Weather in the Foothills

Posted by on Apr 14th, 2016 and filed under News. You can follow any responses to this entry through the RSS 2.0. You can skip to the end and leave a response. Pinging is currently not allowed.

Such vast quantities of water … held suspended in the air in clouds so light, fragile, and evanescent … How is the water-dust suspended in the atmosphere? …
Sometimes we see a dense heavy mist lying so thickly over the fields that it seems as if nothing could dissipate it, yet it is so thin and frail that the sun rapidly melts it away. At other times we look on colossal mountains of cloud, and see the sunlight beating on them all day long yet they resist him victoriously, and shine in more wonderful splendour when he sinks below the horizon, and then they mysteriously steal away, and bright stars shine serenely where they stood.

~Alfred Rowland, “The Clouds: God’s Angels of the Sea,”

in The Sunday Magazine (London), 1884

April showers fell across the foothills of the Crescenta Valley. The poetic weather term “April showers” originally described springtime weather throughout the British Isles; it was part of “Sweet April showers/Do spring May flowers,” a poem written in 1610. April is a not a big rain producer here across the pond; so any and all precipitation is a gratefully received gift. The 2015-16 season rain total now stands at 16.02 inches. Compared with last year’s meager 10 inches, not bad. With an average – in our location – of 24 inches, it’s not too good either. Enough crying over that over which we have no control. What didn’t materialize in the way of water certainly did in the abundance and variety of its source – clouds.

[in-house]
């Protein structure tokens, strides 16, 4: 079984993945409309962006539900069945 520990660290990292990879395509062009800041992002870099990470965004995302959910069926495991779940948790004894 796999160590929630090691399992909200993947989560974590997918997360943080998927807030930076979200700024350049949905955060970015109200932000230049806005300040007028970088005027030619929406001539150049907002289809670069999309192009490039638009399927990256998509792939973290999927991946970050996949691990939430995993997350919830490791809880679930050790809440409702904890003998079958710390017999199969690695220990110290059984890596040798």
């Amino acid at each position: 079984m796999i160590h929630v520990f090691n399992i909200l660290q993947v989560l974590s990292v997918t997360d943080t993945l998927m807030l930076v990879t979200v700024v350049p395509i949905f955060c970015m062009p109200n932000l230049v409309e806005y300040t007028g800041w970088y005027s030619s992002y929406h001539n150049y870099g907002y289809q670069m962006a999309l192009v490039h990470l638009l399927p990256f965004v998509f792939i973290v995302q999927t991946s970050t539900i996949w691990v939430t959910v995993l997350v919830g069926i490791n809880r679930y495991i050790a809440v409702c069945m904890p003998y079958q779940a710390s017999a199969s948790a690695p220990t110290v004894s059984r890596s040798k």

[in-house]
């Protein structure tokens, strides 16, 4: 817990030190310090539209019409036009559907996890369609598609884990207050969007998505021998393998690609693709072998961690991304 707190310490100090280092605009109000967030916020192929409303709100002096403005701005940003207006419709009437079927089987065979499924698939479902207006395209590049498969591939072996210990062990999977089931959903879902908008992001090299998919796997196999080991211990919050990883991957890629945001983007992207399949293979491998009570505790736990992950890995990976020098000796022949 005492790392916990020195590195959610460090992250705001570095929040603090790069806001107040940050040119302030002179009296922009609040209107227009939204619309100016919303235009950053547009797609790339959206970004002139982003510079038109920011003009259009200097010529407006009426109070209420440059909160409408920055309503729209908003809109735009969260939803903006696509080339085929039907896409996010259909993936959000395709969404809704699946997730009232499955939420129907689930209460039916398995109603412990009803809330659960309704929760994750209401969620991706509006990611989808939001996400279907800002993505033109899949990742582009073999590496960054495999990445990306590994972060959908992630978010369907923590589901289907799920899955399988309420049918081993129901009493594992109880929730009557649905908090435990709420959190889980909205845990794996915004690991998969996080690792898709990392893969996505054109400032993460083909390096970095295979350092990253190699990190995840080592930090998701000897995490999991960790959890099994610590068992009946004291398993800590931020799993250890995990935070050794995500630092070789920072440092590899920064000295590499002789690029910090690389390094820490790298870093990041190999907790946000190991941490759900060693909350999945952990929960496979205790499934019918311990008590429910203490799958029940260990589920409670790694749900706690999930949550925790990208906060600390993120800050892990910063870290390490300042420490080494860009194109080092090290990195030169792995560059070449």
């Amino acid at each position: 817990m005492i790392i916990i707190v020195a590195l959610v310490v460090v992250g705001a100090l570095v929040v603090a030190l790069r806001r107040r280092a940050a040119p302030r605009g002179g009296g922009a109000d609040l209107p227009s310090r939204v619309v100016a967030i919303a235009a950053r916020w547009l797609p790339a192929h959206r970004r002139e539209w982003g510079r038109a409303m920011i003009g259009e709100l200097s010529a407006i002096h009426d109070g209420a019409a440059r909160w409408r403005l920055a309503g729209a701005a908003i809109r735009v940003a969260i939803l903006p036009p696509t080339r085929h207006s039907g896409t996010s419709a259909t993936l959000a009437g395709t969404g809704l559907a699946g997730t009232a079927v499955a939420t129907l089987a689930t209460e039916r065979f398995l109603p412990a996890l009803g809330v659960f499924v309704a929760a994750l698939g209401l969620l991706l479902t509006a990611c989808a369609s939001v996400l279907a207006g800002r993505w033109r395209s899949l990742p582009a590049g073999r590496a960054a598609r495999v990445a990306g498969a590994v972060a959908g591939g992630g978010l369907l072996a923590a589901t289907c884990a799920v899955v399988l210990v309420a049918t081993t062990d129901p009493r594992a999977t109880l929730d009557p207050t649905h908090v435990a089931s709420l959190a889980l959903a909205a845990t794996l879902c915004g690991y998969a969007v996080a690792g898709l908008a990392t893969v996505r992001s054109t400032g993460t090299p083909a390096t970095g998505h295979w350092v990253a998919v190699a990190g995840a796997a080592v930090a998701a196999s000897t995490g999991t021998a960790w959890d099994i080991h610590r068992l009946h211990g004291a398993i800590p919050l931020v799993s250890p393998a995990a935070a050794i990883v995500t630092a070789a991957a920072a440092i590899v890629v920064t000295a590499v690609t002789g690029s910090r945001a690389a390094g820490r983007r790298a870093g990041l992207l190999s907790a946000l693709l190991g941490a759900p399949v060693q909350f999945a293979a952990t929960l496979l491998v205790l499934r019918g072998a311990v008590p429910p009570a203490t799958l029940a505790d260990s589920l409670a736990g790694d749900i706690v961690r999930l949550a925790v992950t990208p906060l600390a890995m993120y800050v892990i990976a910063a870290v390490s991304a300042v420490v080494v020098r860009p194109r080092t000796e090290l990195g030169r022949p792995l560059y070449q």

Between brief showers, at one point I counted eight different types of clouds. With the interplay of sunlight and winds, they transform the sky into an artist’s canvas. Cloud watching has become my newest passion. I can better appreciate the phrase “being on cloud nine.”

“Cloud nine’ generally describes a state of happiness beyond expectation or a feeling of euphoria. But how, exactly, did the “ninth cloud” become the one to settle upon? Tracing the origin of words and phrases is often difficult, but the term “cloud nine” is found in the 1895 scientific text International Cloud Atlas. It contains a classification of 10 cloud types. The fluffy-topped Cumulonimbus cloud reaches a lofty 60,000 feet. Yes, it is listed as cloud nine!

Any lingering clouds will vanish with strong and gusty winds that are forecast Thursday and Friday. Above normal temperatures – mid 80s – are expected for the weekend and into next week. Clear skies Sunday night allow for a good view of the Pink Moon, named from the color of the first spring blossoms. Enjoy …

Sue Kilpatrick is a

Crescenta Valley resident and

Official Skywarn Spotter for the

National Weather Service. Reach her at

Categories: News

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